The leadership team has maintained the good quality of education in this small school since the previous inspection. In a period in which there have been several leadership and staffing changes, you have successfully preserved the caring ethos which is valued by pupils and parents. One parent stated her appreciation for ‘the detailed attention paid to each child’, while a pupil commented that school ‘is like a big family’. Inspection evidence confirms that Hickling Infant School is one in which pupils’ personal development and welfare are provided for well. There is a harmonious atmosphere in the school. You are rightly proud of pupils’ behaviour. Inspection evidence demonstrates their behaviour in lessons is typically polite and kind. Pupils respond well to clearly understood routines and display an infectious enthusiasm for their learning. They move around the small school site in an orderly fashion. Pupils mix together well at break and lunchtime, be it when making energetic use of the play equipment, or simply enjoying each other’s company. Under the assured leadership of the head of school, pupils at Hickling Infant School develop into confident, reflective learners. They understand the importance of the school’s learning ‘characters’, which represent attributes pupils know as ‘resilience’, ‘resourcefulness’, ‘reflective’, ‘reasoning’ and ‘responsible’. For example, pupils explained how resilience helps them in their learning and play. One pupil described how it helps him ‘get up when I fall over in PE [physical education] and keep on running to the end’. Another explained how she now ‘never gives up’ when the work is challenging. It is your deeply held conviction that the school should be a central part of the village community. Pupils take part in events such as the local food fayre, pancake day and visits to a residential home. Pupils also develop an awareness of the wider world through work such as the topic in which they learn about Nepalese culture. As a consequence, pupils are being prepared well for the next stages of their education. Since the previous inspection, the school has joined the Swallowtail Federation of Church Schools. You are making good use of the additional capacity this brings to ensure that the enthusiastic and effective head of school has the skills and knowledge to carry out her role well. For example, through her work with the federation’s executive deputy headteacher, who also acts as the special educational needs coordinator, vulnerable pupils are now very well cared for. Similarly, as a result of appropriate improvements made working alongside the federation’s early years leader, the head of school has ensured that the quality of this aspect of the school’s provision has improved and outcomes are good. When the school joined the federation in 2014, you judged teaching, learning and assessment to be inconsistent and rightly set about improving the quality of provision. For example, you made improvements to the early years outdoor learning space and raised expectations of what pupils could achieve. Adults in school explained to me how the training offered through the federation helps them develop their practice in activities such as delivering phonics. The impact of your work is evident in the significantly improved pupil outcomes in 2015. Under a different accountability measure, in 2016, pupils typically made good progress from their starting points by the end of key stage 1. There is one governing body responsible for the governance of all three schools in the federation. This body shares your commitment to provide high-quality education, while maintaining close links with the local community. Through the cohesive federation plan, governors have ensured that the priorities of the school are appropriately aligned to those of other settings in the federation. Governors make effective use of their knowledge and skills to provide appropriate challenge and support to you and your senior leaders. As part of its reflective approach to governance, the governing body gathers views of parents, pupils and staff. Inspection evidence supports governors’ own findings that while governors have a clear understanding of their roles and responsibilities, some parents would welcome greater clarity about the work of the federation, its governors and leaders. Safeguarding is effective. Leaders, including governors, ensure that the school fulfils its statutory safeguarding duties. The chair of the governing body explained that safeguarding is ‘top of our list of priorities’. Together, leaders have been successful in creating an ethos in which pupils develop the confidence that comes from a strong sense of security and well-being. Every parent who responded on Parent View, or to the school’s own survey, agreed that their child is safe and cared for well at Hickling Infant School. Pupils told me that it is a safe, happy place in which to learn and that adults would listen to any concerns that they had. Pupils have an age-appropriate understanding of what bullying is. They are clear that it is ‘not a nice thing to do’. Pupils struggled to recall any incident of bullying at their school. They told me that they are confident such issues would be dealt with well by staff. Pupils also explained how the school helps them to understand how to keep themselves safe. For example, as a result of information provided by their teacher, pupils could describe how they would protect themselves from risks when using the internet. Pupils also outlined how the adults in the school help them understand how to keep safe when near roads. As a result of appropriate safeguarding training, adults know what to do if they have concerns about a pupil’s well-being. Leaders keep careful records that document the suitable, timely actions taken when a pupil is in need of support. These records confirm the view expressed by a representative of the local authority that leaders correctly seek advice from external agencies when it is in the best interests of a pupil to do so. Governors ensure that policies are kept up to date and that leaders carry out appropriate checks on adults working at the school. However, governors have not ensured that the most up-to-date safeguarding policy or pupil premium report have been available on the school’s website. Both documents were on the website by the time the inspection was completed. Inspection findings As an initial line of enquiry, I sought to establish how well pupils are progressing in phonics. Since the previous inspection, pupils have typically achieved well in the phonics screening checks. However, the proportions achieving the expected standard fell in 2016. Guided by you, the head of school is ensuring that pupils are making good progress from their individual and varied starting points in phonics. Pupils are confident when recognising and sounding out letters and words. Pupils respond enthusiastically to the wide variety of activities that enable them to hear, speak, read and write increasingly complex words and sounds. You put in place appropriate support should a pupil fall behind. However, you recognise that most-able pupils could be moved more quickly onto more challenging work in their phonics sessions. Pupils are also confident when applying the techniques learned in phonics sessions to their reading. Pupils who read to me did so confidently and with a clear sense of enjoyment. These pupils determinedly used the skills learned in their phonics sessions to decode unfamiliar and tricky words accurately. Work in pupils’ phonics books demonstrates that they are also increasingly assured in their spelling.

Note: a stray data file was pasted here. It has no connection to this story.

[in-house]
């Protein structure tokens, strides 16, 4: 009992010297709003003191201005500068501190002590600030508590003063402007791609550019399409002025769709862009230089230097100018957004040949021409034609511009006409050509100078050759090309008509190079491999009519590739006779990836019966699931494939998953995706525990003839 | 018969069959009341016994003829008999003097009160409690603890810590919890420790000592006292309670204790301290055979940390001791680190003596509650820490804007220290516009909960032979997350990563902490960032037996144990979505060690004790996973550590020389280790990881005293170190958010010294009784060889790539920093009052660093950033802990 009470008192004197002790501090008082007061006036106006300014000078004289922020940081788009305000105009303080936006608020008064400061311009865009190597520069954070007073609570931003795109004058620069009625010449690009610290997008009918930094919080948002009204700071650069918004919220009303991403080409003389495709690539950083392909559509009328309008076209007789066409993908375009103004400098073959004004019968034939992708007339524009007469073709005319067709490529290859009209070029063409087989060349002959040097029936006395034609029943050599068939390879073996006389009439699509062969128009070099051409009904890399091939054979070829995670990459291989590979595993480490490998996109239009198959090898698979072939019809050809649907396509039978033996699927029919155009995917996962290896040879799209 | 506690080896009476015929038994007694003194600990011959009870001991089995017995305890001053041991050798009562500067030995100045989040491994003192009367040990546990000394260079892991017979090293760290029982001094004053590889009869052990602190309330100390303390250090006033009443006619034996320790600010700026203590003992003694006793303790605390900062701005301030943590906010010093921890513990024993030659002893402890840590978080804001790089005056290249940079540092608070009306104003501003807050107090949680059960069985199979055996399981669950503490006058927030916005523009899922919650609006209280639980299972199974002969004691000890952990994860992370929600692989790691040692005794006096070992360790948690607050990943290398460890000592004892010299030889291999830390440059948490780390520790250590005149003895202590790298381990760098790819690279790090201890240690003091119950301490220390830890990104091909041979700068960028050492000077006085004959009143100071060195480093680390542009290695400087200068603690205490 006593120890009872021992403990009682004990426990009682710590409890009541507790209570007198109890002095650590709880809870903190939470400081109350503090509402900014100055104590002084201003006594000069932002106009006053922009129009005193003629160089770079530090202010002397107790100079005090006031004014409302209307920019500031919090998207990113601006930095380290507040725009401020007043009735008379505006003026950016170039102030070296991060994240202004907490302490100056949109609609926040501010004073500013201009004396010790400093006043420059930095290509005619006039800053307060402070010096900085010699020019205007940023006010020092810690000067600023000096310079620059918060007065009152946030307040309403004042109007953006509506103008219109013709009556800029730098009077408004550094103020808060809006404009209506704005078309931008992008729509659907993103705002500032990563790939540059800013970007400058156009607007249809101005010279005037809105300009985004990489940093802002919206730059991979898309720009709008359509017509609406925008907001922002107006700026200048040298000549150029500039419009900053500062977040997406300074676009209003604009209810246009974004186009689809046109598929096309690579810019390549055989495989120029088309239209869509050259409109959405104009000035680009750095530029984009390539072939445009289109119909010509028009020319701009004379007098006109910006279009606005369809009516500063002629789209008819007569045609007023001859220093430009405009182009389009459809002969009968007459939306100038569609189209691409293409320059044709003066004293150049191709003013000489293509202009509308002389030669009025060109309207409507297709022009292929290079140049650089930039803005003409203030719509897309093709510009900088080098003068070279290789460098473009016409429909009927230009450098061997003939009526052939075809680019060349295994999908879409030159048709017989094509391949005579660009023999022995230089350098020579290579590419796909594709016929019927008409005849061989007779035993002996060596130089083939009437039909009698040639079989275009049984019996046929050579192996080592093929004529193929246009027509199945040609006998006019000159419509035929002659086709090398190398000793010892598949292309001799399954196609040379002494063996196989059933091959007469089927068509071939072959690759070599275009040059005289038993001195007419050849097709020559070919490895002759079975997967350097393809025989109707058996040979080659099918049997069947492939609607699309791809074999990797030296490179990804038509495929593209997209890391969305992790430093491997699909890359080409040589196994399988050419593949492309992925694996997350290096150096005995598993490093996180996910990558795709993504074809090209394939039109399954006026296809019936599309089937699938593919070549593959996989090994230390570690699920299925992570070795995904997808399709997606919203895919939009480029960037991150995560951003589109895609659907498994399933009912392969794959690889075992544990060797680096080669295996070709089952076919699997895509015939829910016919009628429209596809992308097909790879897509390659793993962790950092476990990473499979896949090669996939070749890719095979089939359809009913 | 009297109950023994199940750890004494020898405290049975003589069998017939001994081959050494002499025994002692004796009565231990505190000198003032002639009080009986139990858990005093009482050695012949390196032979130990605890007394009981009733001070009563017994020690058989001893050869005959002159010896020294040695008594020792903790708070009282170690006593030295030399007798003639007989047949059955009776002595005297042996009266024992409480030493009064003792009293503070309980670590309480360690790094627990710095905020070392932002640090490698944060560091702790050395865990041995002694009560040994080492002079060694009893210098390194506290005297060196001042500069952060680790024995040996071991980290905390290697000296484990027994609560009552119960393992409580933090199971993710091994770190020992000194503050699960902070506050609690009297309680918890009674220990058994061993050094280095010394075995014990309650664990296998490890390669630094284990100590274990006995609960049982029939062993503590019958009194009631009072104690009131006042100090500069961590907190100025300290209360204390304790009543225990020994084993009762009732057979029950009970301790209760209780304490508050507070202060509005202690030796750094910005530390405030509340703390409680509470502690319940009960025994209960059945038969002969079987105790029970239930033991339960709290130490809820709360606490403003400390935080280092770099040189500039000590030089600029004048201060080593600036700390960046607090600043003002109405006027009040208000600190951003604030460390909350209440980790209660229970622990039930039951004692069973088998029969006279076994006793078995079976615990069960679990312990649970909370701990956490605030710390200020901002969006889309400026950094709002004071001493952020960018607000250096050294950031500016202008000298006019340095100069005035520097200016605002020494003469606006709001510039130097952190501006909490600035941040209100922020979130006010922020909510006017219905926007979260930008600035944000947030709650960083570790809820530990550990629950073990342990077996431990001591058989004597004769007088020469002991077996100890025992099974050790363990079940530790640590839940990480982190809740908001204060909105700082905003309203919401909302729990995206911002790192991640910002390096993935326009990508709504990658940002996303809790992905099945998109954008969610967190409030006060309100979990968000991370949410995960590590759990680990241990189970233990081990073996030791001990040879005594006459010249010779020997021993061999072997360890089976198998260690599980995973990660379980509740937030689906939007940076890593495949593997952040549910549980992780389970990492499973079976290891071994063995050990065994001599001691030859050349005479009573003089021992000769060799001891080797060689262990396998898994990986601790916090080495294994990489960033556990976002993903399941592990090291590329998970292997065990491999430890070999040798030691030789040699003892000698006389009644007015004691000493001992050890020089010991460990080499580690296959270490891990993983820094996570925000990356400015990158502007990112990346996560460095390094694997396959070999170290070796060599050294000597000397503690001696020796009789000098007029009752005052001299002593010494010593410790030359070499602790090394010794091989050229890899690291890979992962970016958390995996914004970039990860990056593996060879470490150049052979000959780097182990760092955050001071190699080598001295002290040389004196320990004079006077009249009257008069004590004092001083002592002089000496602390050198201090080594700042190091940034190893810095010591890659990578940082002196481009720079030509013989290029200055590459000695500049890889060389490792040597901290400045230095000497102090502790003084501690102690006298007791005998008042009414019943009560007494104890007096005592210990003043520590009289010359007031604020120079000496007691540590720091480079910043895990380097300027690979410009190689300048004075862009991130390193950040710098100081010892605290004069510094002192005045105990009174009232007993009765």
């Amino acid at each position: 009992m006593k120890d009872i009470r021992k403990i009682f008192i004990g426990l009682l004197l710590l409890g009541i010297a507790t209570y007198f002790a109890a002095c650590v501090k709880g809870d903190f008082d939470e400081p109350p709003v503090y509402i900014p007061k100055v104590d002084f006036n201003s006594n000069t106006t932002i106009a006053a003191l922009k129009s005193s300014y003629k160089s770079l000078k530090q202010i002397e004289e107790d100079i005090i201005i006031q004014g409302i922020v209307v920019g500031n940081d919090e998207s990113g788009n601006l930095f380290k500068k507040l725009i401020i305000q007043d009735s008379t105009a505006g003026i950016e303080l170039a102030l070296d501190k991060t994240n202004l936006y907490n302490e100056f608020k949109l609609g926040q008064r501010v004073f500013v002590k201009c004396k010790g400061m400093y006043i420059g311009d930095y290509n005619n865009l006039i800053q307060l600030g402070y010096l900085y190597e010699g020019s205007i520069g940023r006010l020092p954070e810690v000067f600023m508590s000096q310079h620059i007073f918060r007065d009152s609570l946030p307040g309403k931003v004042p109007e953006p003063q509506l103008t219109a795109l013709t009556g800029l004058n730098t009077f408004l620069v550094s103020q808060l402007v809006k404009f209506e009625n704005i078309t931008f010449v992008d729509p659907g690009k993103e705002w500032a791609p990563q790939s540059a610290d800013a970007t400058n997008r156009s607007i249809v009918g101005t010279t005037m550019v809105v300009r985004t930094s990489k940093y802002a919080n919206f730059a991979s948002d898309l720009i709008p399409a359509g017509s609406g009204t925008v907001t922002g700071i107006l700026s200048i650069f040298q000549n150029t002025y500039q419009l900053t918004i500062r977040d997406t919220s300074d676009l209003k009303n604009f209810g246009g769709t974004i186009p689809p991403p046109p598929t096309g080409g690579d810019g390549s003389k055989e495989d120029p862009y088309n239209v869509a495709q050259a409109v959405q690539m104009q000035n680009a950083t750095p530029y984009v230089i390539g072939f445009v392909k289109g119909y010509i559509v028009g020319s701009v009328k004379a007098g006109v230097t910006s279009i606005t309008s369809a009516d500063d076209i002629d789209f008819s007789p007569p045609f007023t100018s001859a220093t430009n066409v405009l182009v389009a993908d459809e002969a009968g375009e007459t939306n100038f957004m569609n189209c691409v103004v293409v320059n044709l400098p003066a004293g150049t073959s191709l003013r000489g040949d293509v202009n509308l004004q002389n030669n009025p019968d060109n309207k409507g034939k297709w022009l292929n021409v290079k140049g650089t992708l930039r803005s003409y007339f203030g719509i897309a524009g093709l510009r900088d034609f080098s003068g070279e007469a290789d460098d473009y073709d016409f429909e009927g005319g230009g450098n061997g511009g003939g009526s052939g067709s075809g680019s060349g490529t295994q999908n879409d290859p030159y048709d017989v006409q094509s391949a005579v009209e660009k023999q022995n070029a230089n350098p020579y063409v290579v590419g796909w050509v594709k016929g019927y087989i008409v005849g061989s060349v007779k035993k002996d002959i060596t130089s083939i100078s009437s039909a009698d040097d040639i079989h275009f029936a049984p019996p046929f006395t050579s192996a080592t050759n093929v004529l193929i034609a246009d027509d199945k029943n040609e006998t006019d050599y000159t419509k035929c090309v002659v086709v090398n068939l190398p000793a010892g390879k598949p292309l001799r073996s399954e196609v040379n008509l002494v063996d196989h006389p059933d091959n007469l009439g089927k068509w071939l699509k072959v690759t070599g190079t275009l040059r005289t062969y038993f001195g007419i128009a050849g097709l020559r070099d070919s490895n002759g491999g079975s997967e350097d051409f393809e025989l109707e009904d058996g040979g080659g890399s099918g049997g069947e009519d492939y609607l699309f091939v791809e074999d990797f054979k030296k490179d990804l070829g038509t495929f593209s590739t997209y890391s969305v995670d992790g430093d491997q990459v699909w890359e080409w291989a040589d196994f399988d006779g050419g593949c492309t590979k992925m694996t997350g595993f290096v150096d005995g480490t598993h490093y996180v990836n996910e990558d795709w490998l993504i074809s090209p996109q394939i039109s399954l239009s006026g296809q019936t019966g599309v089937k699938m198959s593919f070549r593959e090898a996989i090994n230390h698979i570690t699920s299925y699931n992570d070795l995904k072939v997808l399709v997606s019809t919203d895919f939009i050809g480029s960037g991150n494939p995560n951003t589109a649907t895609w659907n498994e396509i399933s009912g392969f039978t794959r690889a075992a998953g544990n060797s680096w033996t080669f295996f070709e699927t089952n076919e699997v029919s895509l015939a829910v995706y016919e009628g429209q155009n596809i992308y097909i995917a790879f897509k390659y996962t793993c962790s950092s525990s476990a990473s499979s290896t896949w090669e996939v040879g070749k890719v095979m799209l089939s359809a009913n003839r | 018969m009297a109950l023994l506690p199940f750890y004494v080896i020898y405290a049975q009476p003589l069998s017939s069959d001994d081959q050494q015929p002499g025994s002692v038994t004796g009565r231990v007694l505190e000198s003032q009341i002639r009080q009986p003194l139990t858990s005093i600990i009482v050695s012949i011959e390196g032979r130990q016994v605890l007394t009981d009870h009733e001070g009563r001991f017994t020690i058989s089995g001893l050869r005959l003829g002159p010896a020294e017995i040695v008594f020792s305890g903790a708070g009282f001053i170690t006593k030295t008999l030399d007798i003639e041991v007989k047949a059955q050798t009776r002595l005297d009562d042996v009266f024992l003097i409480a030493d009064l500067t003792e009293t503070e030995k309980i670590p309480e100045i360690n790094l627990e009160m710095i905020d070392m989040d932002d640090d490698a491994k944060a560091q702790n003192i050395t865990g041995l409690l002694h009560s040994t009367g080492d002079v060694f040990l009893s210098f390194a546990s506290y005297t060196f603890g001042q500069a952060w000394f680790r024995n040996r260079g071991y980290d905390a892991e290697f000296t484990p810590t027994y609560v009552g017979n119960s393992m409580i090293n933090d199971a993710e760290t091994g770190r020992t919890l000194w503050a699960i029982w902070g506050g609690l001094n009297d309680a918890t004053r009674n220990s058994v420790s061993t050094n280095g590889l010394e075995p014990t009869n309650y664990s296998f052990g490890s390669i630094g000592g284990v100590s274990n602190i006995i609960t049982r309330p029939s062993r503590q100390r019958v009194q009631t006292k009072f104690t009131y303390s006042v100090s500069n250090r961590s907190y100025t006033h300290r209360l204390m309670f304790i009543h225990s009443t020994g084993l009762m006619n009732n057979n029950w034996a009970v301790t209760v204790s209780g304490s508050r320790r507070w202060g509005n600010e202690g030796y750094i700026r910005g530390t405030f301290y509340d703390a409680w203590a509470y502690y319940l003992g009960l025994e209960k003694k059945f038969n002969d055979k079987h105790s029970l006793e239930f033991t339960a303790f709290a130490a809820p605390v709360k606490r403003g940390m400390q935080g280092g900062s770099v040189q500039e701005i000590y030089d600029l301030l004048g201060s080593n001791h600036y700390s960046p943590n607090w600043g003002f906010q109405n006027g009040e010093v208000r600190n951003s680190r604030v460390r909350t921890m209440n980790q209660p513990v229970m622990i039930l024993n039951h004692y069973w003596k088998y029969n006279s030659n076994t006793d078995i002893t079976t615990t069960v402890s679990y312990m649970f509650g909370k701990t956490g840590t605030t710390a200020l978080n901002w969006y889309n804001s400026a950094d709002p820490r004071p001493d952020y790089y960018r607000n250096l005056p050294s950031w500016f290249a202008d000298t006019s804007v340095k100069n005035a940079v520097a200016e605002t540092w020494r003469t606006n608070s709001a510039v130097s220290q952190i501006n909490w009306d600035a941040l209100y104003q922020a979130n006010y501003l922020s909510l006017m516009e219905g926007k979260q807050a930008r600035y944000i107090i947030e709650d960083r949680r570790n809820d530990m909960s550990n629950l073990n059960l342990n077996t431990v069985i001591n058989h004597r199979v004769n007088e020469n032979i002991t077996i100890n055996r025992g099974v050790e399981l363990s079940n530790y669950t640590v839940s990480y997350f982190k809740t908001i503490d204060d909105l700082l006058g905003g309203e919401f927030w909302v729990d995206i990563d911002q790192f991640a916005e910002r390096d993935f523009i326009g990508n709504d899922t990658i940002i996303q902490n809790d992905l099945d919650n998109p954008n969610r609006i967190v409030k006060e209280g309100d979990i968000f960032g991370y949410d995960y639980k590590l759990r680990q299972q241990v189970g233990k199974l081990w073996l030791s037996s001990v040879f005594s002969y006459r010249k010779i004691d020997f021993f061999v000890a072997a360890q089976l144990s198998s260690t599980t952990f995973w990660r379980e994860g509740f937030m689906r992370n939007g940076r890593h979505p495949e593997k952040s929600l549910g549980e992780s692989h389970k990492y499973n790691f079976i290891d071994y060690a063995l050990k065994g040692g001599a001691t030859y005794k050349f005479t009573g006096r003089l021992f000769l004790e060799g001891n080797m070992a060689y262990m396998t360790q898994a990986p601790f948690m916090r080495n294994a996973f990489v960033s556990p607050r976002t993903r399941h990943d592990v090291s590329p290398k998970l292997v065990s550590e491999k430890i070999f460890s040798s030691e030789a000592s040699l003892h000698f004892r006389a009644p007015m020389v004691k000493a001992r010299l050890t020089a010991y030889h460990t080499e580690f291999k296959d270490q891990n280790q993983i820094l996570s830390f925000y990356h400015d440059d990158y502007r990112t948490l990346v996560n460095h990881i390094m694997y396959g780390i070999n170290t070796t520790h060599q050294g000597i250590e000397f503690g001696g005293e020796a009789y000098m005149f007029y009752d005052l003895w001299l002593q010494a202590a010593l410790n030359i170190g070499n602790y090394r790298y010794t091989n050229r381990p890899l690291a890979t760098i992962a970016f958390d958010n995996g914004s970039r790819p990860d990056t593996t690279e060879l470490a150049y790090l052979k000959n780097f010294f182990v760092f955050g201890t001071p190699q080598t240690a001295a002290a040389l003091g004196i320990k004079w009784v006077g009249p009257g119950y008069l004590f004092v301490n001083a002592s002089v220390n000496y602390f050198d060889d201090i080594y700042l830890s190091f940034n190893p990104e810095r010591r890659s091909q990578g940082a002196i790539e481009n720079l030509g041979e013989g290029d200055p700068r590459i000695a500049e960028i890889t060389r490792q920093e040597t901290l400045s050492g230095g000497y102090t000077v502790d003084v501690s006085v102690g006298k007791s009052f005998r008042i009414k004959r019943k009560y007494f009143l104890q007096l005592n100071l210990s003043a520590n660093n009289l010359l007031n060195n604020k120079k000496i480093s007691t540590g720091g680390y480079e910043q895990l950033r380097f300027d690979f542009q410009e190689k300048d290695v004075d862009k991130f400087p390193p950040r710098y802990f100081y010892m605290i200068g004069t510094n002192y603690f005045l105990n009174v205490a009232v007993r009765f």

Hickling CofE VC Infant School Parent Reviews